A "world-beating" biometric scanner system which was intended to remove the stigma of claiming free school meals has been removed from a school in Sunderland - after failing to deliver on its cutting-edge promise.
Hitachi Global Storage Technologies (HGST) this week said it will ship a line of Serial ATA hard drives designed for notebook usage in Q4.
Brazil is the world capital of cybercrime, at least according to the Brazilian Federal Police. Eight in ten computer hackers are Brazilian while two in three paedophile pages are hosted in the South American country, the BBC reports. Local police say that losses from online financial fraud exceed that lost through bank robberies.
'Cell', the massively parallel processing chip being developed by Sony, IBM and Toshiba, is nearly done, Toshiba president Tadashi Okamura has revealed.
Siemens today unveiled what's arguably the most iPod-like mobile phone yet, the shiny white plastic-cased SF65.
UK workers are apathetic and lacking in skills according to a bunch of highly-skilled and very driven management bods. The survey of board-level executives, paid for by HP, reveals "deep seated concern about the competency and motivation of the modern UK workforce". And we thought it was just journalists...
Prime Minister Tony Blair today voiced his support for the UK's game certification system, which offers parents an indication of which titles are suitable for given age groups and provides a legal framework to fine or imprison retailers who sell adult-oriented games to kids.
Firms with a blasé attitude to security could see system downtime caused as a result of software vulnerabilities treble by 2008. Gartner, the analyst firm, estimates downtime arising from software security issues could rise from five per cent of overall downtime in 2004 to 15 per cent by 2008.
The view from the International Space Station is about to get a lot better, as the largest window ever built for use in space has been completed.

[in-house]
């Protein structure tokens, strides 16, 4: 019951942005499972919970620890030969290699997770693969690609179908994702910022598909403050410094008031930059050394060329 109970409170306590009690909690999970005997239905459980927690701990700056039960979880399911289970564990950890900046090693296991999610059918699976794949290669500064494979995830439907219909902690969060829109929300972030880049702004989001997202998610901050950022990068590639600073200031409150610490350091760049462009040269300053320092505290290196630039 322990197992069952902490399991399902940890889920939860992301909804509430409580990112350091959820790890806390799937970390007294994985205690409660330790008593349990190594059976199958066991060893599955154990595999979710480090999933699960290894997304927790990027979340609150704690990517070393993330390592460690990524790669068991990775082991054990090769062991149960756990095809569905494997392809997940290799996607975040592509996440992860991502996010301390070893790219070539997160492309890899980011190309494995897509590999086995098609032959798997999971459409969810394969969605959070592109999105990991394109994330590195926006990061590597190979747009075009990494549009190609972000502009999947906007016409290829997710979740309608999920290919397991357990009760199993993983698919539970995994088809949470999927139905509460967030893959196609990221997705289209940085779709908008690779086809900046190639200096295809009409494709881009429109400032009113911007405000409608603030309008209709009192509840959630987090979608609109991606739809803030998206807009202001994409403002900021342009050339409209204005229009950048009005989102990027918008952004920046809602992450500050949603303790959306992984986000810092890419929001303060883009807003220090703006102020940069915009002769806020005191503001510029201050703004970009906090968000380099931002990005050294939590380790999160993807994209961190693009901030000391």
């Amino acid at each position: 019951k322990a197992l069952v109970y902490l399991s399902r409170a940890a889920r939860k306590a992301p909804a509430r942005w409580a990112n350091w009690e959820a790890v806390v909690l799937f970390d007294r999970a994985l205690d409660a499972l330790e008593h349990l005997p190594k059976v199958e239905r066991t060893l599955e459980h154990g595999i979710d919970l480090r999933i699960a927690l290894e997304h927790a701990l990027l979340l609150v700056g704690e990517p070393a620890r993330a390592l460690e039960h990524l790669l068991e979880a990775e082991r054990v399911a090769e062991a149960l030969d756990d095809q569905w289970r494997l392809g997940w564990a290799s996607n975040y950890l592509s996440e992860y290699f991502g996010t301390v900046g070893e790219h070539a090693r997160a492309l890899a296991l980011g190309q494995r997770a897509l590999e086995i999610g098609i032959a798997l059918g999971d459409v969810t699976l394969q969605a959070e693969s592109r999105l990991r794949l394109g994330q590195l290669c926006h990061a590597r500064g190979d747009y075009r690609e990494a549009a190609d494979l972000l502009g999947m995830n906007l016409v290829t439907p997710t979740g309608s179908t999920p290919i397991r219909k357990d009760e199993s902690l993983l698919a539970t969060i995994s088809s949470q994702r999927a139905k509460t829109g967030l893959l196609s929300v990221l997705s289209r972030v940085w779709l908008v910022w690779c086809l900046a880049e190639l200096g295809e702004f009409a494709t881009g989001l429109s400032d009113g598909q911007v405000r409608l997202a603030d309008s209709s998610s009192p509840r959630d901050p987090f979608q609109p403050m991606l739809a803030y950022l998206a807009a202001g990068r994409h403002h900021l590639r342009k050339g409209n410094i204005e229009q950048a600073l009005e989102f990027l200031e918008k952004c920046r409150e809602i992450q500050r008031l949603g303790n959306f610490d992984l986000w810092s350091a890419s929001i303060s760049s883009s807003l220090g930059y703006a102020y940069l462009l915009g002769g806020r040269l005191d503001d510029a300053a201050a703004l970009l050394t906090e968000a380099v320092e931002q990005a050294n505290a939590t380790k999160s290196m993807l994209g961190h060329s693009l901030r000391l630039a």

As the UK Home Office has stressed on numerous occasions, police will not be given powers to demand ID papers from you as and when a national identity card is introduced. The Home Office has not however shouted quite so loudly about the fact that the Immigration and Nationalities Directorate (IND) has these powers already, and has been busily using them since at least May 2003.
Two years after the introduction of picture messaging in Europe, MMS is still a flop. Network operators still gain 99 per cent of their data revenue from plain old text messaging. It's not as if the original issues haven't been addressed: cost, interoperability and availability of handsets. Next year almost half of new handsets sold in the UK will feature a camera, up from around 26 per cent this year. Carriers now offer more MMS bundles and intend to bring the cost of sending a picture message down to that of an SMS. They also solved most of their interoperability issues last spring.
A nationwide cellphone strike has been pronounced a success by its organizer, a consumer group in Lebanon. The third such action took place this week in protest against high mobile phone tariffs.
Infineon has agreed to pay a $160m fine to the US government for fixing the price of computer memory from 1999 to 2002, one of the biggest ever penalties imposed by the DoJ's Antitrust division. The German firm today announced that it has pled guilty to one count of price-fixing - a violation of US antitrust laws. It plans to pay off the $160m total in equal installments through 2009, it said in conjunction with the US Department of Justice (DoJ).
LettersIf you could cram your favorite hobby horses into the Encyclopedia of the Future, wouldn't you be tempted? Well, refreshingly, many readers wouldn't - so let's commend their integrity. Wikipedia's reputation gets another mauling in response to this story, so if you're a member of what one reader calls the Emergent People - perhaps like Tomorrow's People, but without the transporter belts - don't read on.
Mozilla released a series of security updates for its Firefox and Mozilla 1.7 browsers yesterday that resolve the first security vulnerabilities to come from the Mozilla Foundation's Security Bug Bounty Program. Its Thunderbird email client also needs patching for similar reasons.